Karla Elita (Brencis)
Lucinda Jo Elsie
Nala Rain (Raya)
Pippa Mary (Billy, Allie, Mary)
Scarlett Maggie (Oskar)
Skylah Matisse (Kirrily)
Zoe Irene (Joseph)
Argie Hudson Edward (Brittney)
Casey Mark David
Elliott Richard Thomas (Una, Davina)
Farley Ray (Tippi)
Geoffrey Clifford (Eleanor, Ada)
Grayson Robert (Mitchel, Cassidy, Felicity, Reigan, Preston)
Hunter Ted (Cooper)
Jett Noel (Ella, Hannah, Abby, Yazmin)
Joe Kendall (Lucy, Neve)
Kingston John Roderick (Josie)
Mack Ernie (Jagger)
Rusty Max (Chayton)
Tyz Rohan Reece (Blair, Dylan, Jemma, Jazma, Kash)
You can see the popular names of each decade at Baby Name Explorer, but I thought it would be more convenient if I provided a Top 100 for the decades before 1960. This is the 1900s, and I will gradually add more and include links on the Name Data page. Numbers in brackets signify the overall number of babies with that name.
1. Leslie (403)
2. Francis (400)
3. Jessie (228)
4. Sydney (157)
5. Jean (132)
6. Lindsay (26)
7. Merle (7)
Ramadan finished on July 18, and recently we saw a story in the news mentioning converts to Islam. That gave me the idea to cover one of Australia’s early Muslim converts. Her name was Jane Winifred Oaten, but she always went by her middle name.
Winifred came to Australia from London as a child around 1890, her father making a desperate attempt to break the poverty cycle through migration. Life in Australia got off to rough start before she even left, as her mother walked off the ship prior to sailing. Winifred and her father lived in severe hardship trying to wrest a miserable living from a block of land in Queensland infested with prickly pear. At an early age she was sent out to low-paid domestic service as her father succumbed to alcoholism and depression.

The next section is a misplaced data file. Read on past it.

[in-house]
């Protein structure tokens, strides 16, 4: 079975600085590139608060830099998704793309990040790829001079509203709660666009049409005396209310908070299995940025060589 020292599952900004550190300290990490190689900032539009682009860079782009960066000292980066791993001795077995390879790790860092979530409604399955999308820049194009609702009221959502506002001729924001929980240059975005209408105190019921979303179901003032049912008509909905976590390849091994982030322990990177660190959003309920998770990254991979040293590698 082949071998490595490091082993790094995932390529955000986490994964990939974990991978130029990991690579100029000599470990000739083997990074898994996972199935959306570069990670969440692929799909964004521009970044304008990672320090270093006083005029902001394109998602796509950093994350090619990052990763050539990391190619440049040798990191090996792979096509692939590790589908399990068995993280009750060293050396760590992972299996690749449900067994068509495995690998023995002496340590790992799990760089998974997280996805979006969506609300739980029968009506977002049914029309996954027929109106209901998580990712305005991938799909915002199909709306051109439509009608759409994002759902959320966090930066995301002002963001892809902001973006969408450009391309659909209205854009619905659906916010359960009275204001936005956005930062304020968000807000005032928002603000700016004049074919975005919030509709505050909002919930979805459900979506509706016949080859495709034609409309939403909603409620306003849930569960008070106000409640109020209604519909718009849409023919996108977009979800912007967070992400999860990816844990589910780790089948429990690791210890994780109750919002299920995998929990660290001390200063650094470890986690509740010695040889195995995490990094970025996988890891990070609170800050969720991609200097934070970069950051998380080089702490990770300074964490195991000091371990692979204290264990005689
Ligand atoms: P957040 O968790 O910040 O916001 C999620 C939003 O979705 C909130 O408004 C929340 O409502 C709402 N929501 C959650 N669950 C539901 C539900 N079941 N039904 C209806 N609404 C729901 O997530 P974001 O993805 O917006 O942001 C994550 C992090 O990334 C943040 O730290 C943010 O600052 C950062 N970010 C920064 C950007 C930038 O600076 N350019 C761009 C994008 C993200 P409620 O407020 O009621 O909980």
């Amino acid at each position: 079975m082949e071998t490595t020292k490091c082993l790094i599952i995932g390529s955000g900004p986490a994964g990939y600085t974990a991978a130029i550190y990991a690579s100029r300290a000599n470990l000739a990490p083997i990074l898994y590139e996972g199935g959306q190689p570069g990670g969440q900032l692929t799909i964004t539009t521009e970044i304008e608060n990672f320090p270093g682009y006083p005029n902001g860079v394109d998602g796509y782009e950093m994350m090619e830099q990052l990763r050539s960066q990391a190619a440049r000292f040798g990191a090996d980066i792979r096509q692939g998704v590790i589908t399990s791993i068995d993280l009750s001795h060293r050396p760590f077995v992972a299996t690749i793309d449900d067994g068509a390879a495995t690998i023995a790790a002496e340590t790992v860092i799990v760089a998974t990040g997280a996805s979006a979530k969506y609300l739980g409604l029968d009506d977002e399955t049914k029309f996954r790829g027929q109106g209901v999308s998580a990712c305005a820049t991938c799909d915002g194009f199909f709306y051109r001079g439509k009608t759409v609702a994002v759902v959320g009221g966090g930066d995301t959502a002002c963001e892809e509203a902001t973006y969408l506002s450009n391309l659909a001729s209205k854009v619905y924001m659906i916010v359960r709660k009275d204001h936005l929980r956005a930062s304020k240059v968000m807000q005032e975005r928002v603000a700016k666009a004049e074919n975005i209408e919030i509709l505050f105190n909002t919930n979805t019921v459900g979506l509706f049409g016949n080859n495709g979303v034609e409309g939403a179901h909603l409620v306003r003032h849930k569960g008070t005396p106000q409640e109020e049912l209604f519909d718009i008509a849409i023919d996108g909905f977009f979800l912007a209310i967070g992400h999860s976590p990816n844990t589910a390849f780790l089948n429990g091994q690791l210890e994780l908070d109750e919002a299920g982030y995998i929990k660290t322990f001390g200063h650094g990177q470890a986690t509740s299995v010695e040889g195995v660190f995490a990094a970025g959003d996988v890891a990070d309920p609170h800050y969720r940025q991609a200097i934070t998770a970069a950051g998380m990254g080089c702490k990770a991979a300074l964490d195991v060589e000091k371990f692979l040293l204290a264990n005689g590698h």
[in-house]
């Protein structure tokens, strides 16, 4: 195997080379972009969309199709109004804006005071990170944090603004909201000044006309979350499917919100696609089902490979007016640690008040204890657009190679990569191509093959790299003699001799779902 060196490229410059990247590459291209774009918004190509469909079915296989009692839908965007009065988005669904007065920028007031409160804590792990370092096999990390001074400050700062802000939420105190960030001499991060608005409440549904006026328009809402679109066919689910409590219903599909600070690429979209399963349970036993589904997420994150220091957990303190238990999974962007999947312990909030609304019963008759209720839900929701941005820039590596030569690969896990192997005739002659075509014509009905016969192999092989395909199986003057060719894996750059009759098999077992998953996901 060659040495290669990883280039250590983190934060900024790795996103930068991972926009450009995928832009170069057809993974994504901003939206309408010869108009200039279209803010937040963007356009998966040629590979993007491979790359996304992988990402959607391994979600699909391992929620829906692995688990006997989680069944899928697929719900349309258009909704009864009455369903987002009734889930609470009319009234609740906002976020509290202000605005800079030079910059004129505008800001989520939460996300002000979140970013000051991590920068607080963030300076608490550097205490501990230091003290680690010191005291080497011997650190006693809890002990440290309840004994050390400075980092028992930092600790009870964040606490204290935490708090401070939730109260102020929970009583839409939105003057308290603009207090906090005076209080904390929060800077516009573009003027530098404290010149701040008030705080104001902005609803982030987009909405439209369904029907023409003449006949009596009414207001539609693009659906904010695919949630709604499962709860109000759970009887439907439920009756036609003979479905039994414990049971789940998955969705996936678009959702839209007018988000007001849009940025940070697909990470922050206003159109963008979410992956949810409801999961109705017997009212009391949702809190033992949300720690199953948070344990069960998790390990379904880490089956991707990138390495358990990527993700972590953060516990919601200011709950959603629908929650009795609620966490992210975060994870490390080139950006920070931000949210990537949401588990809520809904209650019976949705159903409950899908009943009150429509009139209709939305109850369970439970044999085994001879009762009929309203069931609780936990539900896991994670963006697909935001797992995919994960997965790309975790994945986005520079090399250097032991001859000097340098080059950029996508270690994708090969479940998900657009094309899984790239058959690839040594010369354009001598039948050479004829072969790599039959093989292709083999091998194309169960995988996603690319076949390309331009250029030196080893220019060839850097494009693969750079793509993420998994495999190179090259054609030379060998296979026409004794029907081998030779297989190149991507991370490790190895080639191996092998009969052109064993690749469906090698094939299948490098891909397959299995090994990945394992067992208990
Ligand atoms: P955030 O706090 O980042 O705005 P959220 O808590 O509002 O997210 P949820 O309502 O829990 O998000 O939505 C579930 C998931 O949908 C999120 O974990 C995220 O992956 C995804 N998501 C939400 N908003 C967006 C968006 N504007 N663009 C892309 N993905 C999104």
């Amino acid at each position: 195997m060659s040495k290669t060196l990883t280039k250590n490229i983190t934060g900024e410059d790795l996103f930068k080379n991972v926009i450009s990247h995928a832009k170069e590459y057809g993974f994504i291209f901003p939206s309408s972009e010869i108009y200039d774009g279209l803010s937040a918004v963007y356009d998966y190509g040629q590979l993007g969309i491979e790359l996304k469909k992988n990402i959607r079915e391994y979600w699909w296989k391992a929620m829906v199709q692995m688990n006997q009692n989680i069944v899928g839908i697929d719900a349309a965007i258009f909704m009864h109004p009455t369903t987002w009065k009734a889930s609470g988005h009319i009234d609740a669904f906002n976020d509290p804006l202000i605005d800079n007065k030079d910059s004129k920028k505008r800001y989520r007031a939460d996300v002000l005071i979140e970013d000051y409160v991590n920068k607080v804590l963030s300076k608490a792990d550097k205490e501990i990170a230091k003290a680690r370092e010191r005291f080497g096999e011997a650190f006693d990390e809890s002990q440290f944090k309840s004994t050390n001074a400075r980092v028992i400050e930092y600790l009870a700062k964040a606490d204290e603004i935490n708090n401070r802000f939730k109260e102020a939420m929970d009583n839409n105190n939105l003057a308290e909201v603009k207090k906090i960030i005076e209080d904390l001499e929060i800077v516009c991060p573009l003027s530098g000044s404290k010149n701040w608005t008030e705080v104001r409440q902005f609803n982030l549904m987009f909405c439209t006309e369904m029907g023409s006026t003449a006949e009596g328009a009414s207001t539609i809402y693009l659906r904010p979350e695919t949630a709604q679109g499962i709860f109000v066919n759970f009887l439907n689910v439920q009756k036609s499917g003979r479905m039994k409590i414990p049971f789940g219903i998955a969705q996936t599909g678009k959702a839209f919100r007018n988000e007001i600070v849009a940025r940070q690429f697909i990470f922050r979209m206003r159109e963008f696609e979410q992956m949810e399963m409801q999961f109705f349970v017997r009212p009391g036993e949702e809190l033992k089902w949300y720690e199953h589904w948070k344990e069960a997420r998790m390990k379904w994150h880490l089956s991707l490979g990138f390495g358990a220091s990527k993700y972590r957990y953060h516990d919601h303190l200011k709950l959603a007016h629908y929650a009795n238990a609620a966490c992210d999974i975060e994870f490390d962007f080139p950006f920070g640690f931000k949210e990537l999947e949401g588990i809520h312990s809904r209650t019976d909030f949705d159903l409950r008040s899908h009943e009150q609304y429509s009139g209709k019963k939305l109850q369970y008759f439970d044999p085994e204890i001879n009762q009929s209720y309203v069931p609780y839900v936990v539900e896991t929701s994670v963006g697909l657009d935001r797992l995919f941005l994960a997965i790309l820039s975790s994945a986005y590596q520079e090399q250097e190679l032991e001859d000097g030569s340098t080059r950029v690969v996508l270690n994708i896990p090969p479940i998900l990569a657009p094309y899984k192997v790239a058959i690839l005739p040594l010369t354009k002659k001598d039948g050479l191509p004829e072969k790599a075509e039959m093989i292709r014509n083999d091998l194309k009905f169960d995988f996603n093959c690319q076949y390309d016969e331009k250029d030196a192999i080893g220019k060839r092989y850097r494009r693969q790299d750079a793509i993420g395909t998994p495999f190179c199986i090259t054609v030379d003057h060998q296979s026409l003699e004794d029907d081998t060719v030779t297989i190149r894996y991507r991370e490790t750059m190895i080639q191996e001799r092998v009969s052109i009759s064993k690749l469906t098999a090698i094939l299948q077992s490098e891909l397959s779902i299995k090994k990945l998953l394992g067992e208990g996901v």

When barely 17 Winifred married an itinerant shearer named Charles Steger. It was an unhappy partnership, and she was forced to desert her husband and their four children after he threatened to shoot her. She worked as a barmaid, then married an “Afghan” cameleer named Ali Nuby (although Muslin cameleers were collectively known as Afghans in Australia, Winifred’s husband was actually Indian).
A kind and decent man, Ali was the great love of Winifred’s life, and she took her husband’s religion to become a Muslim; the marriage would not have been legal, as her first husband was still alive. After Ali’s death, she supported herself and their three children by working as a washerwoman in Oodnadatta, South Australia.
Winifred entered an arranged marriage to another Indian cameleer named Karum Bux, and she and her husband made a pilgrimage to Mecca, through India, in 1927. This was to prove a turning point for her. When she returned, she wrote a series of articles for a newspaper called Arabian Days: The Wanderings of Winifred the Washerwoman, under the pen name of Bebe Zatoom.
According to the articles, Winifred the Washerwoman had a most exciting time on the way to Mecca. She met Mahatma Ghandi and King Ibn Sa’ud of Arabia, and in Bombay (Mumbai), she stayed in the palace of the Khalifat, the supreme Muslim body in India, which appointed her their Australasian secretary. Pretty heady stuff for an Oodnadatta washerwoman.